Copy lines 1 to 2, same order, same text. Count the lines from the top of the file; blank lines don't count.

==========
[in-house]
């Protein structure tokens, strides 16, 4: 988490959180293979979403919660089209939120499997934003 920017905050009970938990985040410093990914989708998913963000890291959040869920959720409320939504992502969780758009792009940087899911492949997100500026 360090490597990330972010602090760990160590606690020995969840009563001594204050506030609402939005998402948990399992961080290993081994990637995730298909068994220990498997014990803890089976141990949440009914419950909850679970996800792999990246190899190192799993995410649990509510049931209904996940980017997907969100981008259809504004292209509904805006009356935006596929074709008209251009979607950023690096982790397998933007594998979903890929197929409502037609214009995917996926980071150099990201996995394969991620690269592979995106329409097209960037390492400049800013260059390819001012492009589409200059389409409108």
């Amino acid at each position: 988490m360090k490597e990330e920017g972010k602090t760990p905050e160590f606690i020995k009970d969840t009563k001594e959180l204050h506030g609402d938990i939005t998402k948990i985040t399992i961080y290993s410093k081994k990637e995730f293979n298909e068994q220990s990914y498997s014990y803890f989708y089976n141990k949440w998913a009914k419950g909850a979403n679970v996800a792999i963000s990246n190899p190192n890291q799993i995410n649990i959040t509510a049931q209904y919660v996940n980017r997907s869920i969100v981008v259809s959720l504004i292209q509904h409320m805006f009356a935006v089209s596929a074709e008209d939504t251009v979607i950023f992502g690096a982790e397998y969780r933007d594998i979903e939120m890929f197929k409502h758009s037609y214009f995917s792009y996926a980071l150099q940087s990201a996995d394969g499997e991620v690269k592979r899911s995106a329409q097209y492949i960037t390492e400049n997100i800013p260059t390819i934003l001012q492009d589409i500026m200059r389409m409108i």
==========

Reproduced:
[in-house]
């Protein structure tokens, strides 16, 4: 988490959180293979979403919660089209939120499997934003 920017905050009970938990985040410093990914989708998913963000890291959040869920959720409320939504992502969780758009792009940087899911492949997100500026 360090490597990330972010602090760990160590606690020995969840009563001594204050506030609402939005998402948990399992961080290993081994990637995730298909068994220990498997014990803890089976141990949440009914419950909850679970996800792999990246190899190192799993995410649990509510049931209904996940980017997907969100981008259809504004292209509904805006009356935006596929074709008209251009979607950023690096982790397998933007594998979903890929197929409502037609214009995917996926980071150099990201996995394969991620690269592979995106329409097209960037390492400049800013260059390819001012492009589409200059389409409108």